• Is my vision clear?
• Is my passion hot?
• I’m I developing my gifts?
What are my top spiritual gifts?
What I’m I doing to strengthen those gifts.
• Is my character submitted to Christ?
• Is my Pride subdued?
• Am I over coming fear?
Fear immobilizes and neutralizes leaders.
• Are interior issues undermining?
• Is my pace sustainable?
• Is love increasing for God and others?

Friday, August 24, 2007

Freedom from the fear of man.

I have been considering the importance of obedience. There are lessons from Saul’s life that serve as an example and a warning for us.

Saul was chosen and appointed King over Israelites. He was the Lord’s anointed with all the promises that go with that call. His future looked bright. God had commanded him to lead an army to go and punish and destroy the nation of the Amalekites.

1Samuel 15:1-2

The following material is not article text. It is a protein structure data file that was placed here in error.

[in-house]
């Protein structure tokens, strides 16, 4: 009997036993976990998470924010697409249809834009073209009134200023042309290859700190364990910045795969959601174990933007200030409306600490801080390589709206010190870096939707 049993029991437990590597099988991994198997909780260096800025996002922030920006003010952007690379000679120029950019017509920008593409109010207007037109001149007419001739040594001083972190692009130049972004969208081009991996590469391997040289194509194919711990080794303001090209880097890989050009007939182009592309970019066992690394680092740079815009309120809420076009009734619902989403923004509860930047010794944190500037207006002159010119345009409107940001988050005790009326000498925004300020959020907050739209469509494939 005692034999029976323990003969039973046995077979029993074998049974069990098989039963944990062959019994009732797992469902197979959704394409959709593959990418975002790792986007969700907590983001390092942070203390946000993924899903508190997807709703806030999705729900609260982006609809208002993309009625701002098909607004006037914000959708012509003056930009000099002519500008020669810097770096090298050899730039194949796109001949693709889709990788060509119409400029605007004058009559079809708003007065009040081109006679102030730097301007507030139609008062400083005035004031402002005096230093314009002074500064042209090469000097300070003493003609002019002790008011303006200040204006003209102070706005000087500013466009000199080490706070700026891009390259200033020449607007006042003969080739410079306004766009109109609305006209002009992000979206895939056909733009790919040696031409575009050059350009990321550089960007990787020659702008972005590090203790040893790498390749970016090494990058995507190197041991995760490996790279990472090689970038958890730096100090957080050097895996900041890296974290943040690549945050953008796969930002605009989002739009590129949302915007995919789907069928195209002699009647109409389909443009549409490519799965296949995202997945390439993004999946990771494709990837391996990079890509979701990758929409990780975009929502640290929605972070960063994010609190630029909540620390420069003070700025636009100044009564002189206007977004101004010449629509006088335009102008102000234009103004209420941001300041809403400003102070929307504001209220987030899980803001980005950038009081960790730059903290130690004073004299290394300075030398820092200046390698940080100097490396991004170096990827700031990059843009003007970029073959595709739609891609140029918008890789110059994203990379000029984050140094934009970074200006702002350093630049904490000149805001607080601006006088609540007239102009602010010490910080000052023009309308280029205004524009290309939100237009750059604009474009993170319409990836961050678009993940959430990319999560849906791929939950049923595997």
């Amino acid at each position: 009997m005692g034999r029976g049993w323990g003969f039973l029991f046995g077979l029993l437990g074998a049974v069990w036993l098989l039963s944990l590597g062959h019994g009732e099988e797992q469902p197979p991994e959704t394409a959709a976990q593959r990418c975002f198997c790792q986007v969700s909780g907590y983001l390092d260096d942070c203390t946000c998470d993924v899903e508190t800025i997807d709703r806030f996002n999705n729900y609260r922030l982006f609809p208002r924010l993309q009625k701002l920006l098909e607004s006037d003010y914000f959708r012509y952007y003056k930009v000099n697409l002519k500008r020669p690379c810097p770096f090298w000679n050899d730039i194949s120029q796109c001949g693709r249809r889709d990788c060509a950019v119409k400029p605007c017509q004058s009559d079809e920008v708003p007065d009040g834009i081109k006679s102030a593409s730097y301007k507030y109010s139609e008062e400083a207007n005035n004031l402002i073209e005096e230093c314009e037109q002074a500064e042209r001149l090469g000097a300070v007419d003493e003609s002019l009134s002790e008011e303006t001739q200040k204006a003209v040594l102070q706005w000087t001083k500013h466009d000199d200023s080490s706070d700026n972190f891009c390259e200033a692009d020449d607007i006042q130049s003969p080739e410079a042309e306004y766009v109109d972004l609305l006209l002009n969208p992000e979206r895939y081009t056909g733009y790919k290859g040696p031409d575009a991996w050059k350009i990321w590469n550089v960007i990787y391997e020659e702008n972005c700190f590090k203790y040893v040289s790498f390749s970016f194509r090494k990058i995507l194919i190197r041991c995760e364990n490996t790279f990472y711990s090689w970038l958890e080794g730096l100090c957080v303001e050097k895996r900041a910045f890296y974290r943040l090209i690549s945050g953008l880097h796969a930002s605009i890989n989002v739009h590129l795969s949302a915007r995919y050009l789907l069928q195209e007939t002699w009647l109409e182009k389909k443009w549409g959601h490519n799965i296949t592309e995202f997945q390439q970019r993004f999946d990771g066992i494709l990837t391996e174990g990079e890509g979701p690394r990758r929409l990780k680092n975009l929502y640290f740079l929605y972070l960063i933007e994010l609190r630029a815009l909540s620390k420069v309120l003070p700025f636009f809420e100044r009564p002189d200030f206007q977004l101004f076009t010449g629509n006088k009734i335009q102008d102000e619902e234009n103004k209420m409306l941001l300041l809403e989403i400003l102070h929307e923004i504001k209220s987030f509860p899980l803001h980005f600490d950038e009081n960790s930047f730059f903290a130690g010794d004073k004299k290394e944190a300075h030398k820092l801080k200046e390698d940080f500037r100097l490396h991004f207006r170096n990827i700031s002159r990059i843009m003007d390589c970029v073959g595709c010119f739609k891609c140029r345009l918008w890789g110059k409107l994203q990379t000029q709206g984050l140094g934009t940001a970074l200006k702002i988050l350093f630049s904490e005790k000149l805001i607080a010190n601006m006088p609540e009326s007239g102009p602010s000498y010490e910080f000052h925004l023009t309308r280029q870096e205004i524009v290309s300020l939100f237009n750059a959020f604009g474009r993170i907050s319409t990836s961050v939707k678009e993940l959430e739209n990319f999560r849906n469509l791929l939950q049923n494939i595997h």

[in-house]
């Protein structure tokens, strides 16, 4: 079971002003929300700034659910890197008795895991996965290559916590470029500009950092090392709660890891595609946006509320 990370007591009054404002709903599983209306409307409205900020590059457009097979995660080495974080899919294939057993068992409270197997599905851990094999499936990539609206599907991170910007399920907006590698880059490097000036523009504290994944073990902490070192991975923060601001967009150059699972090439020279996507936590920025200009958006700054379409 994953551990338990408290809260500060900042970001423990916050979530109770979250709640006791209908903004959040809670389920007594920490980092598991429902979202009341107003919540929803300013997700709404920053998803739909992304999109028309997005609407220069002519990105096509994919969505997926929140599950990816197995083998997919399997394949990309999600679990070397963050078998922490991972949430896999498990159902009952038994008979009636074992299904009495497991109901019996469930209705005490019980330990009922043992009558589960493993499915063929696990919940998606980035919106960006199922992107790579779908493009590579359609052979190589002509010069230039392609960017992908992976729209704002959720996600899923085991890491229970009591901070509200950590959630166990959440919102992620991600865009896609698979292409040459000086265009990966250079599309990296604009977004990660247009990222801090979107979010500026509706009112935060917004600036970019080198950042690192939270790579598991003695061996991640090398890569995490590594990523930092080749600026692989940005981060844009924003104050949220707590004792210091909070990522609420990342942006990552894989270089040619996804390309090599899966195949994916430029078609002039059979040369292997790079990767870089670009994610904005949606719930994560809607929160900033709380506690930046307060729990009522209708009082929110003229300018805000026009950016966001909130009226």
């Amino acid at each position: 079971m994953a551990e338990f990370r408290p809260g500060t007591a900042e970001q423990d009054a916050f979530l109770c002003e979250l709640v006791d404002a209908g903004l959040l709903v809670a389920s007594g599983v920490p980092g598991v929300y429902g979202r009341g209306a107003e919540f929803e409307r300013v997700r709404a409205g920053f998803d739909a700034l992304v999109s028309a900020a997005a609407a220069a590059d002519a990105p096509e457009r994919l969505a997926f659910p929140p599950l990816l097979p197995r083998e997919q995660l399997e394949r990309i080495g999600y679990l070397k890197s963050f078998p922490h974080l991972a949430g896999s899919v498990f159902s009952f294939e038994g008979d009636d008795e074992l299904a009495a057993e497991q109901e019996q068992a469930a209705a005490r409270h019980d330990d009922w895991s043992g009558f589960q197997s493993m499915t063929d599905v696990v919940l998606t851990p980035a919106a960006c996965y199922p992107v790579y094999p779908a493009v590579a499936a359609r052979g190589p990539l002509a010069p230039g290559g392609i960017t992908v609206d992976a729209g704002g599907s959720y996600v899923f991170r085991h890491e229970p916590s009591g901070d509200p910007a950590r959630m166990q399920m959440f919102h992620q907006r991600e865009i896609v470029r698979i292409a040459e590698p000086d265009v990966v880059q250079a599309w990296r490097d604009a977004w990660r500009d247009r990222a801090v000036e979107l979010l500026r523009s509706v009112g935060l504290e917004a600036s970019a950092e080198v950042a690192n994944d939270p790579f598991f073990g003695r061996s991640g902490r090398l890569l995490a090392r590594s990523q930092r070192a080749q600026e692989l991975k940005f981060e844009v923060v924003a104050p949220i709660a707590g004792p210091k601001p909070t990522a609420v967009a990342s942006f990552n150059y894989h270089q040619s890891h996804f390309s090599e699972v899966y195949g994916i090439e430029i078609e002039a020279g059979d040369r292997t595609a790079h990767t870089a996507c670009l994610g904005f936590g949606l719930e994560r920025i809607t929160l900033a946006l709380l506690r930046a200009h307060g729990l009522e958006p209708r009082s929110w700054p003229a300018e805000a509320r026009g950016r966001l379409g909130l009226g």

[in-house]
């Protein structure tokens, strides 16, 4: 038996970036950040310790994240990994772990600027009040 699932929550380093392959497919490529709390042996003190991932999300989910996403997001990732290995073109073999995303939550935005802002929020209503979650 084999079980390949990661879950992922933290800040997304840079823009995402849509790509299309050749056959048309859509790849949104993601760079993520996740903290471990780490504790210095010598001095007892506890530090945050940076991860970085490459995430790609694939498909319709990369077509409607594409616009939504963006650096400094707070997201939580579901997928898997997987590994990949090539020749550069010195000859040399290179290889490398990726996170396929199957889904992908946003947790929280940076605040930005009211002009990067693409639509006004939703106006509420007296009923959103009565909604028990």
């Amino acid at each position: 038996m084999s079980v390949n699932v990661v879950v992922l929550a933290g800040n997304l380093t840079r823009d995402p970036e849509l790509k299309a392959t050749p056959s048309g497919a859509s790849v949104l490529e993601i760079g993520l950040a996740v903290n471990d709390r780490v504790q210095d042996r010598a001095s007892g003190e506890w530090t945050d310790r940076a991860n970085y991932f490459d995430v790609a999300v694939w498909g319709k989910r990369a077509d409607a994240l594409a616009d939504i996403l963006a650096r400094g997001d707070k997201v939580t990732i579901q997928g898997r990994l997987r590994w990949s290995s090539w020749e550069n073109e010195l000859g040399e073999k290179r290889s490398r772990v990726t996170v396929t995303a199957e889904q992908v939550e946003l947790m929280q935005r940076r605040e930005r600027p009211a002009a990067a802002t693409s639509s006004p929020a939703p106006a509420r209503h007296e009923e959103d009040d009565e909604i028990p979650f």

Samuel said to Saul, "I am the one the LORD sent to anoint you king over his people Israel; so listen now to the message from the LORD. This is what the LORD Almighty says: 'I will punish the Amalekites for what they did to Israel when they waylaid them as they came up from Egypt.

God’s anger towards the Amalekites went back five hundred years when the children of Israel were fleeing Egypt. Moses was leading the people out of slavery out of Egypt and the new nation was extremely vulnerable. The Amalekites came and attacked the Israelites at Rephidim. If God had not intervened Israel would have been destroyed. Five hundred years later the Amalekites were still launching raids and attacking Israel.

Saul received the word of the Lord and proceeded to move against this enemy. He summoned the men -- two hundred thousand foot soldiers and ten thousand men from Judah, and mustered them at Telaim. Saul was confident about the out come! They went to war and were victorious.

Yet there was a problem, God had given Saul very specific instructions that the people should not take the spoils of war. Yet that is what Saul allowed them do. Saul even went so far as to set up a monument in his own honor. It is amazing to read the account in the bible in 1Samual 15:19. When confronted with his disobedience and the fact that he had not done the specific things that was asked of him, Saul began to rationalize.